|Introduced to||Introduced from||Year||Reason||Introduced by||Established in wild through||References||Notes|
|Natural reproduction||Continuous restocking|
|Australia||1963-1996||Horticulture (pathway cause)||Yes||Csurhes (1998)|
|French Polynesia||Sri Lanka||1937||Horticulture (pathway cause)||Yes||Meyer (1994a); Meyer (1996)||Introduced by H.W. Smith, from the Peradeniya Botanic Garden to the Papeari Botanic Garden in Tahiti|
|Hawaii||Sri Lanka||1961||Horticulture (pathway cause)||Yes||Medeiros et al. (1997)|
|New Caledonia||1970s||Horticulture (pathway cause)||Yes||Csurhes (1998); Meyer (2005)||Introduced by a garden land owner from Tahiti|
Risk of IntroductionTop of page
Danger of new invasions of M. calvescens is probably greatest in high islands of French Polynesia because of ideal habitat combined with the possibility of careless transport with construction equipment or hiking boots. The same danger is theoretically possible but much less likely for other high Pacific islands. Its status is not known in locations such as the Philippines, Indonesia, Malaysia, Thailand and southern China, where M. calvescens could possibly invade fragmented rainforest ecosystems in a similar way to its highly invasive neotropical relative Clidemia hirta in Taiwan (Yang, 2001) and other Asian locations. Leung et al. (2010) state: “In tropical Asia, for example, a single “super-invader”, Clidemia hirta (Melastomataceae), is the only exotic plant species to invade closed-canopy native forests in Singapore (Teo et al., 2003), at Pasoh, Malaysia (Peters, 2001), and at Sinharaja, Sri Lanka (Ashton et al., 2001).” Leung et al. (2010) observed that rose apple (Syzygium jambos, Myrtaceae) was the only invasive plant species starting to invade the degraded upland landscape of Hong Kong. There are few studies related to current and potential future impacts of biological invasions on biodiversity in South Asia (Peh, 2010), so outbreaks of M. calvescens from unnoticed plantings are definitely a possibility.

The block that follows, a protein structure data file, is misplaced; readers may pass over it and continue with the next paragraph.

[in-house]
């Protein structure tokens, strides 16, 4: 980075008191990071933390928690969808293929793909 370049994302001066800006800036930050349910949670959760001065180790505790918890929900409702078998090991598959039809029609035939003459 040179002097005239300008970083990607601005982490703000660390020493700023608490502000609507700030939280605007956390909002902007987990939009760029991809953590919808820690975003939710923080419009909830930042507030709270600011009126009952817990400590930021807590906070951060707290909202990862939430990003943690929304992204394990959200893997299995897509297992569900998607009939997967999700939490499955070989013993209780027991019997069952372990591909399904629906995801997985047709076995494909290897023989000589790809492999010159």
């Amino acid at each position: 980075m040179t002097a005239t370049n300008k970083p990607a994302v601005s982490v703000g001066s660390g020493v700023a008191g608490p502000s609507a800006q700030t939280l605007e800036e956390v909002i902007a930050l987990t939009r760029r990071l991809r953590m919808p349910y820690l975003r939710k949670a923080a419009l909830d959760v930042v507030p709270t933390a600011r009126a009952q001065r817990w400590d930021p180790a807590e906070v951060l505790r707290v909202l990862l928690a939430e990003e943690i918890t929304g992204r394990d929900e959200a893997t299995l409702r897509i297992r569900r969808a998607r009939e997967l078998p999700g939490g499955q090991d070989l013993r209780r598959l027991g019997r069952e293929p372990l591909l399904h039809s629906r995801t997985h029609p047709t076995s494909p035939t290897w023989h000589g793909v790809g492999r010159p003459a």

HabitatTop of page
Invaded habitats include native tropical lowland rainforest and upland rainforest (montane cloud forest) from sea-level up to 1400 m elevation, and secondary forests, including forestry plantations.
Habitat ListTop of page
|Terrestrial – Managed||Cultivated / agricultural land||Secondary/tolerated habitat||Productive/non-natural|
|Managed forests, plantations and orchards||Secondary/tolerated habitat||Harmful (pest or invasive)|
|Managed grasslands (grazing systems)||Secondary/tolerated habitat||Productive/non-natural|
|Disturbed areas||Secondary/tolerated habitat||Harmful (pest or invasive)|
|Rail / roadsides||Secondary/tolerated habitat||Productive/non-natural|
|Terrestrial ‑ Natural / Semi-natural||Natural forests||Principal habitat||Harmful (pest or invasive)|
|Riverbanks||Principal habitat||Harmful (pest or invasive)|
Biology and EcologyTop of page
Chromosome number is 2n=32 (Missouri Botanical Garden, 2012). The genetic variability of the species in native and introduced areas is discussed by Hardesty et al. (2012). The breeding system is facultative autogamy, i.e. self-pollination can occur (Meyer, 1994b; 1998b). Seed germination rate is high (up to 90% in 15-20 days in laboratory conditions). Seeds are photo-sensitive but can germinate in dense shade (0.02% of full sun; Meyer, 1994b, 1998b). The soil seed bank can exceed 50 000 seeds/m² in the most invaded areas in Tahiti, and seed bank longevity is over 16 years (Meyer, 2010).